Denver, CO

Denver council delays housing homeless at hotel

David Heitz

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Aloft HotelAloft

By David Heitz / NewsBreak Denver

(Denver, Colo.) The council office announced Thursday that the Denver City Council wouldn't meet Monday because it won't have a quorum. Several council members will be attending a conference.

The agenda only listed the lack of a quorum as a reason for canceling the meeting. The city charter requires seven council members to attend to create a quorum. Several members will be attending an "urban exploration trip" hosted by Downtown Denver Partnership, council secretary Marquasa Maes said.

The city rescheduled items on the June 13 agenda at the June 20 council meeting. That includes a contract with Aloft Hotel downtown to house 140 people experiencing homelessness.

The council delayed a vote last week on the controversial contract, which has drawn the ire of neighbors.

Councilmember Debbie Ortega invoked a privilege last week where any council member can delay a vote on an item for one week. The rest of the council does not have to approve the delay.

Ortega said she needed more time to review the contract since she could not attend the committee meeting when other council members discussed the issue.

Neighbors don't want the city to renew the $2.4 million contract with Aloft. Approving that contract would allow disabled homeless people at risk of catching COVID to remain in the hotel through the end of December.

Neighbors say the hotel attracts drug use. They also cite litter as a problem.

Monday's agenda only contains the contract for the rooms at Aloft and a $584,000 contract for meals for residents of Aloft through the end of December.

Kniech expressed concern about delay last week

Aloft has operated as a non-congregate homeless shelter since 2020. Since then, the city has spent more than $13 million just with JBK Hotels doing business as Aloft.

The city also has contracts with Colorado Coalition for the Homeless and Salvation Army to provide health care and manage the site.

City Councilmember Robin Kniech expressed concern when Ortega delayed the vote last week. She wanted assurance no one would have to leave the hotel because renewing the contract was delayed.

Britta Fisher, head of Denver's Department of Housing Stability, said it would be cutting it close to delay approving the contract. However, she said the city has a good relationship with the hotel and does not anticipate the delay would force anyone to leave.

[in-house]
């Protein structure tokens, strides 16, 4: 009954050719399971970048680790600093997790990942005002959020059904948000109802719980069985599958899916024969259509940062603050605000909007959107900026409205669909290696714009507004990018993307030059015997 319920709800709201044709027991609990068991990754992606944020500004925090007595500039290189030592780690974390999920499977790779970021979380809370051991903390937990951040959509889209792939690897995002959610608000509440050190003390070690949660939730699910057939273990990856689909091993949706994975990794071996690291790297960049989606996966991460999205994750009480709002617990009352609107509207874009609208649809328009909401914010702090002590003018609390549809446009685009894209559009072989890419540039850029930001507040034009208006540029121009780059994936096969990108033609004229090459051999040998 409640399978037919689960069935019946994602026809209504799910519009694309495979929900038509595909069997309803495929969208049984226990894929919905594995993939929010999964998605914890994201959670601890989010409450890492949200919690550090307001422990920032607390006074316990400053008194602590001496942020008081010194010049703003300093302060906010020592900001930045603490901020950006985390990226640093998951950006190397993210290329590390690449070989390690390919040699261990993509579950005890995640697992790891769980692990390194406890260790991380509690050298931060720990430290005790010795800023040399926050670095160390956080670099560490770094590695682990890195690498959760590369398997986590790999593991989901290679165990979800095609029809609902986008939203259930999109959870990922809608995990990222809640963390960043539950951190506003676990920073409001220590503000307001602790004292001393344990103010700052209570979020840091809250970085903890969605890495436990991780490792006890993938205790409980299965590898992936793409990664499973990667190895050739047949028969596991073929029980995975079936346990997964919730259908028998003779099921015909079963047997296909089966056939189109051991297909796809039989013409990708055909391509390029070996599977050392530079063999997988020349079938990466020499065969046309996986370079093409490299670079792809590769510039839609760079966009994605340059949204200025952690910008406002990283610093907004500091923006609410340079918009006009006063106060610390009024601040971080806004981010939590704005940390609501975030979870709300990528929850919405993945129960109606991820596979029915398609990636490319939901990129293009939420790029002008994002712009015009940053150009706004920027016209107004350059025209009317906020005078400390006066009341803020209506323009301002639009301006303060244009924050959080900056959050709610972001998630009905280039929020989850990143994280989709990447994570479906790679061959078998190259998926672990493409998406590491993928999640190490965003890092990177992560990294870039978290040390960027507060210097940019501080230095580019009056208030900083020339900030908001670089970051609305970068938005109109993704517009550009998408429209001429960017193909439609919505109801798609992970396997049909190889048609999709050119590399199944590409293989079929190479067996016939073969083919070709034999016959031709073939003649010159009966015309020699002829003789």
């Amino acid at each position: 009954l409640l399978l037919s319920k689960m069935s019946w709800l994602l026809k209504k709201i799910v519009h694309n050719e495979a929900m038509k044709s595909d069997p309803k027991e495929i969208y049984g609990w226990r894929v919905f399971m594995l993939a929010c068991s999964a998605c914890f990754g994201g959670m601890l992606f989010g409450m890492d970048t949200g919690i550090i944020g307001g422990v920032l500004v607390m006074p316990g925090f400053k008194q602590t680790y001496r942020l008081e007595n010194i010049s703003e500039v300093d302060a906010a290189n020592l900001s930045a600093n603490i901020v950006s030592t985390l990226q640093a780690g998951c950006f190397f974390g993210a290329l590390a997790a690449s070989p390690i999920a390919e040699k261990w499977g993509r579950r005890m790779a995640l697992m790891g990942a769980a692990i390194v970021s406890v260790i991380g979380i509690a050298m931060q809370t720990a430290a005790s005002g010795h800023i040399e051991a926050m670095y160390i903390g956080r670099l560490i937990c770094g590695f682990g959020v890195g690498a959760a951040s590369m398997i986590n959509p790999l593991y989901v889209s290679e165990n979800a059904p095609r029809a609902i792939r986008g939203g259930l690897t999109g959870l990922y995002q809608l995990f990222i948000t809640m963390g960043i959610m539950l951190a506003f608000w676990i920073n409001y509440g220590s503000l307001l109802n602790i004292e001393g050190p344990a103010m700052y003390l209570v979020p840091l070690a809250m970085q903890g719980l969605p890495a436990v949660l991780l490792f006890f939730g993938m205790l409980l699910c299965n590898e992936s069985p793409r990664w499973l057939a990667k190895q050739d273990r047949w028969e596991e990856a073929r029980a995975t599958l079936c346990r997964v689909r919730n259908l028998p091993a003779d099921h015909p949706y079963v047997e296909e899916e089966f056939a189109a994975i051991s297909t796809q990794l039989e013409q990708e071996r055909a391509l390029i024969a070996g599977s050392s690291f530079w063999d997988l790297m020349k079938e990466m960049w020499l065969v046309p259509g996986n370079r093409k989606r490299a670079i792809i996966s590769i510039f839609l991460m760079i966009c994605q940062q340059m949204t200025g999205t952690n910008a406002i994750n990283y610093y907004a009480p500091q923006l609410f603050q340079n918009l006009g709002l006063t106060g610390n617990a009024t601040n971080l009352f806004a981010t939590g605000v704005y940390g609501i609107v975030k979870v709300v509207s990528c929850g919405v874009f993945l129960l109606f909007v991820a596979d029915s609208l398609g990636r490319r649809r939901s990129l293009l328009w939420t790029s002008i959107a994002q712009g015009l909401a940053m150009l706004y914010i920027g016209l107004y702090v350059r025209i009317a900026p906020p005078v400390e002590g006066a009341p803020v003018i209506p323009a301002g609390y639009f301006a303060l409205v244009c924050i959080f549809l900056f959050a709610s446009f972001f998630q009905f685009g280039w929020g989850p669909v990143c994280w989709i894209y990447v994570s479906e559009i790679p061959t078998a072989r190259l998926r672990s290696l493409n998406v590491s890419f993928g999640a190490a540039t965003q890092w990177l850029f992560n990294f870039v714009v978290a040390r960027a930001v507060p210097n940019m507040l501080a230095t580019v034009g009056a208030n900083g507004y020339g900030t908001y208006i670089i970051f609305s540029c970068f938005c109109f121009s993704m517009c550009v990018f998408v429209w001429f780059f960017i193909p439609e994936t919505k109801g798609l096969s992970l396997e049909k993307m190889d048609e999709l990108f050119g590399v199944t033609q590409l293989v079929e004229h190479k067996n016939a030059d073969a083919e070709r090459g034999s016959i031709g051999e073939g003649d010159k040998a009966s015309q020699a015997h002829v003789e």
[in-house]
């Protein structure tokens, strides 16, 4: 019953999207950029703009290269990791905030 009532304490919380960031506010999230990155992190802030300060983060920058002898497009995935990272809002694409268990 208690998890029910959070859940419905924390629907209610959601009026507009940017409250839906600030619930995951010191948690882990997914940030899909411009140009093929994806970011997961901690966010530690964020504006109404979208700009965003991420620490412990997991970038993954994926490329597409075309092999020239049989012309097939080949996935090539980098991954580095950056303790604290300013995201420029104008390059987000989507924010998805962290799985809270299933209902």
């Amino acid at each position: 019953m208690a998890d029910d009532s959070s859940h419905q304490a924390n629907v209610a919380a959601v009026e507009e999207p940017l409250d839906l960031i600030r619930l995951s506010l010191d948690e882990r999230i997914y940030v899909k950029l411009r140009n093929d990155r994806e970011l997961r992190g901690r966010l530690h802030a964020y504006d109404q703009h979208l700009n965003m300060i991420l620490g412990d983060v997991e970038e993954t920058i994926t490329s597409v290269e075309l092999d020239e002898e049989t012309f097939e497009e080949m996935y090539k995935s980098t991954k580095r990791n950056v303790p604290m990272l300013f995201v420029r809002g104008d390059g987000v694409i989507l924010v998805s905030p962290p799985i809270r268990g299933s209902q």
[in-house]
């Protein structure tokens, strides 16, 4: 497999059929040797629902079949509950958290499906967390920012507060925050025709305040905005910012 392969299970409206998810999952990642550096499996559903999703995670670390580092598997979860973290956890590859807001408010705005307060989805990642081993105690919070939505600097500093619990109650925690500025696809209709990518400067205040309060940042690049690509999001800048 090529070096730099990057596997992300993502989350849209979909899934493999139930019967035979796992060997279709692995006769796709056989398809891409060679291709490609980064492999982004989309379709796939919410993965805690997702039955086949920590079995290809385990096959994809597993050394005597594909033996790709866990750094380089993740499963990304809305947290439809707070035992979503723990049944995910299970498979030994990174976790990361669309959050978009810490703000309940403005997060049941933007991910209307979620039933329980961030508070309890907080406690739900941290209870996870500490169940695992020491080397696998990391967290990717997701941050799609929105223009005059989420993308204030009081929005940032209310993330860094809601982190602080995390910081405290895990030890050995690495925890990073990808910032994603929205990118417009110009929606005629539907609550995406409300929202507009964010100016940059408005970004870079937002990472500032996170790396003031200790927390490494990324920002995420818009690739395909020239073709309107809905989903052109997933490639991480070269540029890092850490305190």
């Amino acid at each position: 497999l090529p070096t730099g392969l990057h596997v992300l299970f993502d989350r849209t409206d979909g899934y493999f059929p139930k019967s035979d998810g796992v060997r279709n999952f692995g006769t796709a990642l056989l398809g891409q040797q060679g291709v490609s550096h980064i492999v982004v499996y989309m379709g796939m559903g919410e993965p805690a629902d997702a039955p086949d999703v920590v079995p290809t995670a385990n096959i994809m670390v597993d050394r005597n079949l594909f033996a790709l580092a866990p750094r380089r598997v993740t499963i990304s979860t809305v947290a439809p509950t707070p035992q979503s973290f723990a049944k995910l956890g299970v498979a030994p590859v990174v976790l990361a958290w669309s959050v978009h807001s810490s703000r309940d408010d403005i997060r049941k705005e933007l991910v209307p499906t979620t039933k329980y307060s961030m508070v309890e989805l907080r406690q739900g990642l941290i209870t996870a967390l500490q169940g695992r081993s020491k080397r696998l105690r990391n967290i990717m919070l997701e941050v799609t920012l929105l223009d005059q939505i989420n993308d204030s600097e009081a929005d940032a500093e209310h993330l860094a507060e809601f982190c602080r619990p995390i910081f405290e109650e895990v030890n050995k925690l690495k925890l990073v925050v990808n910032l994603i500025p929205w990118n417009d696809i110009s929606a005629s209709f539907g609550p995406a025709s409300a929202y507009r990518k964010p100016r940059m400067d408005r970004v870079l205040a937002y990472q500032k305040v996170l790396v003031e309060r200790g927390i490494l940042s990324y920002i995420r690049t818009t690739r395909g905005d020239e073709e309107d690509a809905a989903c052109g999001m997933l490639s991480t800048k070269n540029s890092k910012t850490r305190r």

Hotel sits in prime spot near convention center

The hotel is in a high-profile location near the convention center. Business owners say the hotel's homeless clientele chase off customers.

In an executive summary to council, city staff offers a scenario for letting the contract expire.

"If the original agreement were to expire, the city would lose access to 140 rooms, decreasing the number of rooms available and putting many vulnerable individuals at risk of losing stable shelter."

The city has contracts with four hotels to provide 560 beds to people experiencing homelessness at risk for COVID.

"The population served at this location include individuals who are most vulnerable to negative outcomes if they contract COVID-19, including older populations and individuals with underlying health conditions," city staff explains in the executive summary.

"Many of the occupants at this property use wheelchairs, walkers, are on oxygen tanks or have other severe health conditions. Keeping units available during this pandemic for this population provides a needed service and provides an increased wellbeing for these individuals."

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I've been in the news business 35 years, spending much of my career at local newspapers. Today, I report on Denver and Aurora city halls for NewsBreak. Prior to joining NewsBreak, I worked several years as a health reporter and branded content writer in the healthcare space. I also worked many years as a news editor and city editor. I consider myself a lucky guy to live in a great place like Denver.

Denver, CO
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